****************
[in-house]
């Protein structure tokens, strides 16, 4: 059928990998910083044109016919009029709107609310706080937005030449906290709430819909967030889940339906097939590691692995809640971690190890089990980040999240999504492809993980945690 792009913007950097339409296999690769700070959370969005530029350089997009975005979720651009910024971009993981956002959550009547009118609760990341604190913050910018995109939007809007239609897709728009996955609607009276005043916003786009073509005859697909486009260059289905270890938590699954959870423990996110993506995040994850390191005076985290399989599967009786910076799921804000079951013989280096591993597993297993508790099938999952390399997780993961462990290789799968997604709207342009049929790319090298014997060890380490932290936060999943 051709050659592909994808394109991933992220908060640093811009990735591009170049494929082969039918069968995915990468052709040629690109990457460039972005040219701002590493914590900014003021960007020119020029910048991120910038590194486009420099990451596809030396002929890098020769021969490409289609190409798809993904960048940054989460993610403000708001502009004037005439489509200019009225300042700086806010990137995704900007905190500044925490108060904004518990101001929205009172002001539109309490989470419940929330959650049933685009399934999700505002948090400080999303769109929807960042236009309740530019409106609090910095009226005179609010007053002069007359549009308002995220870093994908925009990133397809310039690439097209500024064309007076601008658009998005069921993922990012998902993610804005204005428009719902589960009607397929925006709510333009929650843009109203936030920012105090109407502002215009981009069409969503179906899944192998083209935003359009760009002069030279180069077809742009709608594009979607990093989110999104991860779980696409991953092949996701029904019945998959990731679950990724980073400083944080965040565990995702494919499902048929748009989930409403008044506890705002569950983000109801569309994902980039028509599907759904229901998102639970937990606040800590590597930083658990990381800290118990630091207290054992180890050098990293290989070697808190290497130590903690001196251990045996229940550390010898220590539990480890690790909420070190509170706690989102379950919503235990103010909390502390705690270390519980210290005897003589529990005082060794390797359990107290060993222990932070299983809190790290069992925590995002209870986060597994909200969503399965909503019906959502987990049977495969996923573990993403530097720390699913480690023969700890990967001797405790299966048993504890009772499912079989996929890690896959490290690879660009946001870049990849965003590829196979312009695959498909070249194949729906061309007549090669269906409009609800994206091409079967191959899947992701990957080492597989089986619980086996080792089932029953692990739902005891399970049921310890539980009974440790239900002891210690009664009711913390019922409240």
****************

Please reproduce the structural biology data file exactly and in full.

[in-house]
């Protein structure tokens, strides 16, 4: 059928990998910083044109016919009029709107609310706080937005030449906290709430819909967030889940339906097939590691692995809640971690190890089990980040999240999504492809993980945690 792009913007950097339409296999690769700070959370969005530029350089997009975005979720651009910024971009993981956002959550009547009118609760990341604190913050910018995109939007809007239609897709728009996955609607009276005043916003786009073509005859697909486009260059289905270890938590699954959870423990996110993506995040994850390191005076985290399989599967009786910076799921804000079951013989280096591993597993297993508790099938999952390399997780993961462990290789799968997604709207342009049929790319090298014997060890380490932290936060999943 051709050659592909994808394109991933992220908060640093811009990735591009170049494929082969039918069968995915990468052709040629690109990457460039972005040219701002590493914590900014003021960007020119020029910048991120910038590194486009420099990451596809030396002929890098020769021969490409289609190409798809993904960048940054989460993610403000708001502009004037005439489509200019009225300042700086806010990137995704900007905190500044925490108060904004518990101001929205009172002001539109309490989470419940929330959650049933685009399934999700505002948090400080999303769109929807960042236009309740530019409106609090910095009226005179609010007053002069007359549009308002995220870093994908925009990133397809310039690439097209500024064309007076601008658009998005069921993922990012998902993610804005204005428009719902589960009607397929925006709510333009929650843009109203936030920012105090109407502002215009981009069409969503179906899944192998083209935003359009760009002069030279180069077809742009709608594009979607990093989110999104991860779980696409991953092949996701029904019945998959990731679950990724980073400083944080965040565990995702494919499902048929748009989930409403008044506890705002569950983000109801569309994902980039028509599907759904229901998102639970937990606040800590590597930083658990990381800290118990630091207290054992180890050098990293290989070697808190290497130590903690001196251990045996229940550390010898220590539990480890690790909420070190509170706690989102379950919503235990103010909390502390705690270390519980210290005897003589529990005082060794390797359990107290060993222990932070299983809190790290069992925590995002209870986060597994909200969503399965909503019906959502987990049977495969996923573990993403530097720390699913480690023969700890990967001797405790299966048993504890009772499912079989996929890690896959490290690879660009946001870049990849965003590829196979312009695959498909070249194949729906061309007549090669269906409009609800994206091409079967191959899947992701990957080492597989089986619980086996080792089932029953692990739902005891399970049921310890539980009974440790239900002891210690009664009711913390019922409240």